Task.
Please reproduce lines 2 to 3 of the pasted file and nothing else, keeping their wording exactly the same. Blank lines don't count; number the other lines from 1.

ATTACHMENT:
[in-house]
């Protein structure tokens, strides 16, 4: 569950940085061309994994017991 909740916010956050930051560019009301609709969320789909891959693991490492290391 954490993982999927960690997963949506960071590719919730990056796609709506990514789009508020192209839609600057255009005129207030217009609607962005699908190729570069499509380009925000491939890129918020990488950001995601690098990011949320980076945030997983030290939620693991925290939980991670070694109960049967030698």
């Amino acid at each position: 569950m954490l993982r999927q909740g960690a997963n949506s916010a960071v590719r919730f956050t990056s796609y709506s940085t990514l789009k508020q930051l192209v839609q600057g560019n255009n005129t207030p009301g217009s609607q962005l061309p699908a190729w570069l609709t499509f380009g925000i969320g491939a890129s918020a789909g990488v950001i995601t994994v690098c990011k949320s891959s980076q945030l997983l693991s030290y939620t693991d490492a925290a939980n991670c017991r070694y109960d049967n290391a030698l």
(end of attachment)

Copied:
């Protein structure tokens, strides 16, 4: 569950940085061309994994017991 909740916010956050930051560019009301609709969320789909891959693991490492290391 954490993982999927960690997963949506960071590719919730990056796609709506990514789009508020192209839609600057255009005129207030217009609607962005699908190729570069499509380009925000491939890129918020990488950001995601690098990011949320980076945030997983030290939620693991925290939980991670070694109960049967030698």
């Amino acid at each position: 569950m954490l993982r999927q909740g960690a997963n949506s916010a960071v590719r919730f956050t990056s796609y709506s940085t990514l789009k508020q930051l192209v839609q600057g560019n255009n005129t207030p009301g217009s609607q962005l061309p699908a190729w570069l609709t499509f380009g925000i969320g491939a890129s918020a789909g990488v950001i995601t994994v690098c990011k949320s891959s980076q945030l997983l693991s030290y939620t693991d490492a925290a939980n991670c017991r070694y109960d049967n290391a030698l």